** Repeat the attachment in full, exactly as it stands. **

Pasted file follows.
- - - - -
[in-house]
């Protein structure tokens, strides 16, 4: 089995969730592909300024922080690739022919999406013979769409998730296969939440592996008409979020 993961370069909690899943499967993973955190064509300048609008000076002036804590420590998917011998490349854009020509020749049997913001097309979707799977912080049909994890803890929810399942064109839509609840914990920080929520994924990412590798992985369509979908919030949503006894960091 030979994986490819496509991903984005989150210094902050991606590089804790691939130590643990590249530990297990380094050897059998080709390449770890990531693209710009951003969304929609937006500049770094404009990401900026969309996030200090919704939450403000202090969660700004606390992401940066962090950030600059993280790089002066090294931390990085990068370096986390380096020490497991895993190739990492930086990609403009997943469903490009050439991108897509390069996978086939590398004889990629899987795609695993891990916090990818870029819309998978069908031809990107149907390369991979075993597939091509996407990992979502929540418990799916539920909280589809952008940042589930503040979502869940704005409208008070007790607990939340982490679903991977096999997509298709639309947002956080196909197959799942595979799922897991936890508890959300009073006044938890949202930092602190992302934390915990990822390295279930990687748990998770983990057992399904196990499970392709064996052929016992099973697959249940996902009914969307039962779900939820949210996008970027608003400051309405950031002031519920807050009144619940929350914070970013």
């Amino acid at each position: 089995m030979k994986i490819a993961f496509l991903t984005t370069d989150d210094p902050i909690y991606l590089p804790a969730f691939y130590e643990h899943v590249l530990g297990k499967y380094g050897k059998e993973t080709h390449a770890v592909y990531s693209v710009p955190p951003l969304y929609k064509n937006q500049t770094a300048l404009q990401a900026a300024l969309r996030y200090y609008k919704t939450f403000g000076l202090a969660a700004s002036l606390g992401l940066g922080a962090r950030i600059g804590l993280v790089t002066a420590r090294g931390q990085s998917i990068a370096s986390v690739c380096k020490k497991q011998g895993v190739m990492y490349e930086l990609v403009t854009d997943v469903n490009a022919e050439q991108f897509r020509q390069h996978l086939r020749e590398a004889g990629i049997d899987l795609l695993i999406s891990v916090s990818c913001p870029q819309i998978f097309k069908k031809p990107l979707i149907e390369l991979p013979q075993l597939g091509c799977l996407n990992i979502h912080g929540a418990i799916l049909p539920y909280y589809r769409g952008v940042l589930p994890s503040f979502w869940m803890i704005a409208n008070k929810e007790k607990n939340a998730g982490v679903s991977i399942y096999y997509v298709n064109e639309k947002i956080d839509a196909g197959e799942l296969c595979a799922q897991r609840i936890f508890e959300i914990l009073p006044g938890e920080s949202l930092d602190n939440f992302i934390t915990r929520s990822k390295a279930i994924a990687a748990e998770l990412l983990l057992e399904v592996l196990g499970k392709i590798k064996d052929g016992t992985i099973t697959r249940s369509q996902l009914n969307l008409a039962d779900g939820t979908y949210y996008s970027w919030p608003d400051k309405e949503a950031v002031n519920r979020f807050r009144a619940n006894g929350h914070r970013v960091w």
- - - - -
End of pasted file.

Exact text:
[in-house]
């Protein structure tokens, strides 16, 4: 089995969730592909300024922080690739022919999406013979769409998730296969939440592996008409979020 993961370069909690899943499967993973955190064509300048609008000076002036804590420590998917011998490349854009020509020749049997913001097309979707799977912080049909994890803890929810399942064109839509609840914990920080929520994924990412590798992985369509979908919030949503006894960091 030979994986490819496509991903984005989150210094902050991606590089804790691939130590643990590249530990297990380094050897059998080709390449770890990531693209710009951003969304929609937006500049770094404009990401900026969309996030200090919704939450403000202090969660700004606390992401940066962090950030600059993280790089002066090294931390990085990068370096986390380096020490497991895993190739990492930086990609403009997943469903490009050439991108897509390069996978086939590398004889990629899987795609695993891990916090990818870029819309998978069908031809990107149907390369991979075993597939091509996407990992979502929540418990799916539920909280589809952008940042589930503040979502869940704005409208008070007790607990939340982490679903991977096999997509298709639309947002956080196909197959799942595979799922897991936890508890959300009073006044938890949202930092602190992302934390915990990822390295279930990687748990998770983990057992399904196990499970392709064996052929016992099973697959249940996902009914969307039962779900939820949210996008970027608003400051309405950031002031519920807050009144619940929350914070970013």
């Amino acid at each position: 089995m030979k994986i490819a993961f496509l991903t984005t370069d989150d210094p902050i909690y991606l590089p804790a969730f691939y130590e643990h899943v590249l530990g297990k499967y380094g050897k059998e993973t080709h390449a770890v592909y990531s693209v710009p955190p951003l969304y929609k064509n937006q500049t770094a300048l404009q990401a900026a300024l969309r996030y200090y609008k919704t939450f403000g000076l202090a969660a700004s002036l606390g992401l940066g922080a962090r950030i600059g804590l993280v790089t002066a420590r090294g931390q990085s998917i990068a370096s986390v690739c380096k020490k497991q011998g895993v190739m990492y490349e930086l990609v403009t854009d997943v469903n490009a022919e050439q991108f897509r020509q390069h996978l086939r020749e590398a004889g990629i049997d899987l795609l695993i999406s891990v916090s990818c913001p870029q819309i998978f097309k069908k031809p990107l979707i149907e390369l991979p013979q075993l597939g091509c799977l996407n990992i979502h912080g929540a418990i799916l049909p539920y909280y589809r769409g952008v940042l589930p994890s503040f979502w869940m803890i704005a409208n008070k929810e007790k607990n939340a998730g982490v679903s991977i399942y096999y997509v298709n064109e639309k947002i956080d839509a196909g197959e799942l296969c595979a799922q897991r609840i936890f508890e959300i914990l009073p006044g938890e920080s949202l930092d602190n939440f992302i934390t915990r929520s990822k390295a279930i994924a990687a748990e998770l990412l983990l057992e399904v592996l196990g499970k392709i590798k064996d052929g016992t992985i099973t697959r249940s369509q996902l009914n969307l008409a039962d779900g939820t979908y949210y996008s970027w919030p608003d400051k309405e949503a950031v002031n519920r979020f807050r009144a619940n006894g929350h914070r970013v960091w």